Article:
Lots and lots of items, traps and monsters await the player when they ascend/descend into a dungeon as well, as one might expect, though players of these sorts of games will probably be a bit baffled by what does what at first. Item-wise, you will be finding all sorts of different weapons, armor and items, and while weapons are fairly self-explanatory (swords, gauntlets, throwing blades, bows, boots and so on are generally equipped and either provide additional attack, additional defense, or both, depending on the item in question), the items are not so much. Blue Orbs work as your curative items and can either heal HP back or can cure status ailments. Pills can either be eaten for stat boosts or thrown at enemies for status ailments. Bags of consumables, IE Shurikens, Bombs, Kunai (throwing knives) and such can be tossed, one at a time, at enemies for ranged damage or, in the case of bombs, planted to blow up groups of foes (if timed correctly). Talismans act as a sort of catch-all magical object category that can either be used (which drains SP), placed on a weapon or armor (to add an additional effect to the item in question), or placed on a staff (thus allowing you to use the staff to cast the spell without cost to you). Pictures can be looked at to boost SP, and basically act as healing items for the SP bar. It also bears noting that weaponry can be equipped at any time in a dungeon, so long as your character can equip the item you have, but as they are used in battle, they will begin to deteriorate through normal wear and tear until they crack and, if you continue to use them, are destroyed. Equipment also has maximum SP limits, and as each Talisman has an SP cost to use or place, if you exceed the SP limit on your chosen piece of equipment, it deteriorates faster because of this. Fortunately, equipment can be repaired by blacksmiths or certain talismans, and you can use items or NPCs to remove the talismans (either by destroying them or peeling them off to be re-used) or burn them in (to improve the stats of the weapon at the cost of SP levels of the weapon). If one were so inclined, as there are talismans that boost attack/defense levels and talismans that increase the maximum SP level of items, one could theoretically boost a weapon to hideously powerful levels given enough time and patience.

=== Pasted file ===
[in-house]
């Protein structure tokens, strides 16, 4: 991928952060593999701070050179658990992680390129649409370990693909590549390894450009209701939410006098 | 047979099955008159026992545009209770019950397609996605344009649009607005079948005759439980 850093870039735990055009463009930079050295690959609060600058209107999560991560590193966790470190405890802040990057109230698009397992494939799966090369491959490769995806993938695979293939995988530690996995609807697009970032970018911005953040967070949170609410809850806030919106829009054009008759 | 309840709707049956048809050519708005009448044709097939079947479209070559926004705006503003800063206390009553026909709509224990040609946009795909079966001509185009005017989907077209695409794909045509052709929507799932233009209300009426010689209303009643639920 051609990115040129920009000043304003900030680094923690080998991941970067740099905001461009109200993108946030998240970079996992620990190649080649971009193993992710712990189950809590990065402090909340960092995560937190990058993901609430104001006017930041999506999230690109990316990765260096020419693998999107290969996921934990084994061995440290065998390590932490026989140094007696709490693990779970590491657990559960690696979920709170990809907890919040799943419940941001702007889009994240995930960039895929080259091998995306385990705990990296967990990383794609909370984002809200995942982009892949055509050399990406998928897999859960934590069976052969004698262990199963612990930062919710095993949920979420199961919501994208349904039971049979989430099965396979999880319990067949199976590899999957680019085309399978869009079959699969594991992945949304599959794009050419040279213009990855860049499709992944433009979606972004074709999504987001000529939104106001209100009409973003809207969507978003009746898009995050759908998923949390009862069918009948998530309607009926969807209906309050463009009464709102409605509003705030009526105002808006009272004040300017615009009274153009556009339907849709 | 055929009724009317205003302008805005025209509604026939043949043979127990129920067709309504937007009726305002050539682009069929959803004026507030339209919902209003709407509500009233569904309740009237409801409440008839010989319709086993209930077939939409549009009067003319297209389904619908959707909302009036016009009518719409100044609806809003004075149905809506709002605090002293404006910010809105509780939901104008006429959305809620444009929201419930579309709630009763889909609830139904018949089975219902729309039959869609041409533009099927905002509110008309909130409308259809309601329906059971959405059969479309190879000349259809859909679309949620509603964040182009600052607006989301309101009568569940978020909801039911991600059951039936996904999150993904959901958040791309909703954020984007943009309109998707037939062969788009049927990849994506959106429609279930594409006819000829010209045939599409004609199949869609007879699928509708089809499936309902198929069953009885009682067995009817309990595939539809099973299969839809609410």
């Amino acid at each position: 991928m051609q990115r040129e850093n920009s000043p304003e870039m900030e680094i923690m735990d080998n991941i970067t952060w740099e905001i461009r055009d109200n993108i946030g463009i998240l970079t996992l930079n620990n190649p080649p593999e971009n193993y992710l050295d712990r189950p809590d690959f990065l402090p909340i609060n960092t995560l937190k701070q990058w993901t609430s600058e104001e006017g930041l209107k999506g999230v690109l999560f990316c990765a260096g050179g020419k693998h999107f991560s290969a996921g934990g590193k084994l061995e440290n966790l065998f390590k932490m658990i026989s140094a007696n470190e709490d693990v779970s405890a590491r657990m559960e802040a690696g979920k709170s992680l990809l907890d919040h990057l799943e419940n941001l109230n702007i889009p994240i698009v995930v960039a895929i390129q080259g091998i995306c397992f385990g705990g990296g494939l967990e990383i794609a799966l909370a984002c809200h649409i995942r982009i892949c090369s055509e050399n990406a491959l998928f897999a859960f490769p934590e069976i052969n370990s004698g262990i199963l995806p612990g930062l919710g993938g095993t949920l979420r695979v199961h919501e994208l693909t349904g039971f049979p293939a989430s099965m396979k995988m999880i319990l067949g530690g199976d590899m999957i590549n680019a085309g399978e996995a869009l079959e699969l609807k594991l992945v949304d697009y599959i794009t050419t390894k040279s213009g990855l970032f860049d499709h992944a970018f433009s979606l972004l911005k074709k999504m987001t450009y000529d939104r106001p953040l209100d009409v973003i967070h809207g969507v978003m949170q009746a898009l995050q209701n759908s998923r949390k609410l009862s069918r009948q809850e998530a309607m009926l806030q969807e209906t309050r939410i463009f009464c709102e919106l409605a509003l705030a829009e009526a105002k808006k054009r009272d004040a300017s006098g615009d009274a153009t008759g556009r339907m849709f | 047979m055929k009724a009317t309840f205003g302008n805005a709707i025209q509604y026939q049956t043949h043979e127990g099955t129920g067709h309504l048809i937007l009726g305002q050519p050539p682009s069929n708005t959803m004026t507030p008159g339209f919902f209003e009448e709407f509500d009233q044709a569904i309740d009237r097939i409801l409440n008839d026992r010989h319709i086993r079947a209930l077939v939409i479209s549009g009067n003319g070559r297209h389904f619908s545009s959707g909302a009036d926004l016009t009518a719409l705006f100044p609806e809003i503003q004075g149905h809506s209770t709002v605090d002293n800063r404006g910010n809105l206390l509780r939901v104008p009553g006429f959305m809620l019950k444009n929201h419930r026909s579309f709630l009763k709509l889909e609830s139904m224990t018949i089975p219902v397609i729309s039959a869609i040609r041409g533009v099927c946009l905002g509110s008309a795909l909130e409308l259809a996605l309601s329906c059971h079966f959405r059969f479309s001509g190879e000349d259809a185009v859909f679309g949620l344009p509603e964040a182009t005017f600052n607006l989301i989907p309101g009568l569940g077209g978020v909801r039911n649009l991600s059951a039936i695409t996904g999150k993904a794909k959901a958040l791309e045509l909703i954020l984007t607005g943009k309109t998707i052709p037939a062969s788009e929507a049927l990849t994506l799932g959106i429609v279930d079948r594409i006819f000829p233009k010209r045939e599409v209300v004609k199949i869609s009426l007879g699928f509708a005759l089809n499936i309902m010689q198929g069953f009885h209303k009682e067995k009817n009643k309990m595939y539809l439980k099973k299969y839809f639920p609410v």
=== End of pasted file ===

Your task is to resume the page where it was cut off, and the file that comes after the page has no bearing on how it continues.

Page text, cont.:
On the other hand, since death is an ever-present concern, this may not be something that occurs to most people. See, most Roguelikes do all sorts of crazy stuff to mess around with the player and appropriately build a “risk vs. reward” mentality, where everything you do could be rewarding or deadly, depending on what happens as a result, and Izuna 2 is no different, though it does things its own way. Now, on the plus side of things, items need never be “identified”, meaning that the effects of an item will generally be known as soon as you pick it up, thus removing the risk of using a bad item at a crucial moment. Also, death is not a complete loss; your levels are retained no matter how many times you die, though all items and money on your person are lost upon death. You can, of course, store any money and items you escape with at storage houses around the game world and sell various items to vendors, and if you stick a talisman to your equipment that transports that item to storage upon death, you can retrieve it when you come back to life. You can also carry talismans that teleport you out of the dungeon you’re in entirely to save you the trouble of dying at all if you’d rather, which makes life a good bit easier in the long run.

This is all generally good, as on the downside, the dungeons and enemies you face are generally intent on doing you in from the moment you set foot into them. Dungeons themselves are full of all sorts of traps that make your life hell, such as Confuse Traps (which confuse you), Forgetful Traps (which make you randomly drop items), Darkness Traps (which make you blind), Abacus Traps (which fling you in a direction, usually into a wall, for unpleasant damage), Deception Traps (which levels all enemies in the dungeon up until it wears off), and so on. Trap effects don’t go beyond the floor their effect is gained on, and enemies can set off traps too, which at least puts you on even footing with your foes, and can actually allow you the option of using enemies to map a safe route for you by making them set off traps as they pursue you, then following the path the enemy took for a safer trip. The enemies themselves are also quite problematic to deal with, however, as they can also use all sorts of odd abilities, like cloning themselves, de-leveling you (massively), stealing items, destroying items, releasing eggs that will spawn stronger enemies if attacked and can block halls if the enemy is killed in the wrong place at the wrong time, and so on to make your life miserable. Enemies can also level up by killing other enemies to give you a larger headache, though this thankfully doesn’t come up as often as you might think.